Posted: 03/10/2012

 

The Snowtown Murders

by Caress Thirus




Film Monthly Home
Archives
Wayne Case
Interviews
Steve Anderson
The Rant
Short Takes (Archived)
Small Screen Monthly
Behind the Scenes
New on DVD
The Indies
Horror
Film Noir
Coming Soon
Now Playing
Television
Books on Film
What's Hot at the Movies This Week
Interviews TV

Not many things are as twisted, disturbing, and debilitating as murder. The Snowtown Murders chronicles the case of the same name. From 1992-1999, John Bunting and his crew lived on the low and took the lives of nearly a dozen men in Australia, all of which Bunting disliked for a personal reason. Though grisly and authentic, the film really has no spark.

The beginning of The Snowtown Murders focuses on Elizabeth Vlassakis and her three sons. They appear to be a down-on-their-luck crew with nothing and no one to depend on but each other, their few oddball friends, and their Christian faith.

Enter John Bunting. He’s a complex man whom the Vlassakises are slow to trust, but become attached to, thus altering the future of their lives.

Though each character is complex, viewers might find it hard to care about them. There’s a certain distant characteristic to this film; it doesn’t feel relatable at all. Another problem is that the film doesn’t seem to know what to do with itself. It doesn’t really have an identity until about halfway through, when we discover just how savage Bunting really is. At the start it appears to be a film more about the eldest Vlassakis, James. There is some golden acting featured in this film; if only the film itself were better.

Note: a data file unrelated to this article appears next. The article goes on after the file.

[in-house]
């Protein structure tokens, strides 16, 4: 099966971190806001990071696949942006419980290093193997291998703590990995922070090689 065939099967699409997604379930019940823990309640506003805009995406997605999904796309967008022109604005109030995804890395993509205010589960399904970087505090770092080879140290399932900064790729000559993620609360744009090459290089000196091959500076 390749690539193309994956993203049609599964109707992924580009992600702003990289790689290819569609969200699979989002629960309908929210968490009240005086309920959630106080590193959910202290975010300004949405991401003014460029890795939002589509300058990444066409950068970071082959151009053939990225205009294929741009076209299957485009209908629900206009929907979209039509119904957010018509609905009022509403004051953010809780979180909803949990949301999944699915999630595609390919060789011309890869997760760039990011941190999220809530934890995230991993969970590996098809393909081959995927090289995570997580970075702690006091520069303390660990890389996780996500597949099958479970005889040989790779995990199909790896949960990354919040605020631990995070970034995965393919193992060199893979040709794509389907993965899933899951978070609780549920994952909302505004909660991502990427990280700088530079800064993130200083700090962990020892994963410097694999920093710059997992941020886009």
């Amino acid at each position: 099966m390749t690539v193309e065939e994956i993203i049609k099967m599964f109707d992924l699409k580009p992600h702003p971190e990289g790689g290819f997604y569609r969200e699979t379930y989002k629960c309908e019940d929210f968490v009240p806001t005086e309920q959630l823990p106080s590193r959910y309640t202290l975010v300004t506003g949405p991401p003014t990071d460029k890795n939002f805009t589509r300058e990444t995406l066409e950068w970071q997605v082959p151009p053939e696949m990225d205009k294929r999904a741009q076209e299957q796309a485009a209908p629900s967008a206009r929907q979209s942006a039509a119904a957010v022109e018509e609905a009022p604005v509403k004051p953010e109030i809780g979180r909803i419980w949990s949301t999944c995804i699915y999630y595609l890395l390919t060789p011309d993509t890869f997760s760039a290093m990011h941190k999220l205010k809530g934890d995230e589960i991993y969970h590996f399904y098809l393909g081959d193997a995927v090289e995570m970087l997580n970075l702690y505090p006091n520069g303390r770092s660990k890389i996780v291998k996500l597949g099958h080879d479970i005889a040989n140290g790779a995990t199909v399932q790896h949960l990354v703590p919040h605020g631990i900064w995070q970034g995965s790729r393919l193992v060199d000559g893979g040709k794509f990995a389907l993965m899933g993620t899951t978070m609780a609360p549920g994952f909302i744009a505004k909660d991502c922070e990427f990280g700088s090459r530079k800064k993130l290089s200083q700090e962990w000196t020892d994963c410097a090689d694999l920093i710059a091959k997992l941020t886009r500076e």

Toward the end of The Snowtown Murders, there is definitely an intensity that grows as time progresses. The characters become incr5easingly strange and introverted, not sure if they can still trust each other, but remaining close in sort of a captive way, afraid to be alone again. We see Bunting teach James Vlassakis how to adopt the personality of a killer, treating the work like business, but not taking it too seriously. Bunting’s disturbing performance is brilliant but also disappointing because of the film’s many weaknesses.

The conclusion? Maybe the filmmaker wanted to portray murder in the most horrendous way possible. Though poor, abused, and misunderstood, James still can’t stomach the idea of murder, but somehow can’t resist this odd friendship/captive situation Bunting is insinuating. Anger is like a poison that burns in the bones and often causes people to do brash things they regret, but how far do they go before they decide to draw that line in the sand? Even Bunting had a means of “justifying” his crimes: he only killed people whom he felt deserved to die.

Ignorance us bliss, but knowledge is power. There are several cringeworthy moments that will excite any horror movie fan in The Snowtown Murders, but its weaknesses don’t really make it a worthwhile watch.

The movie doesn’t even really have a solid end; it just closes, and a text screen appears explaining what ultimately happened to John bunting and the others involved in the Snowtown murders.

Caress Thirus Caress Thirus is a film lover from Chicago, IL. A recent graduate of Roosevelt University, she enjoys indie films, foreign films, and clever psychological thrillers.



Got a problem? E-mail us at filmmonthly@gmail.com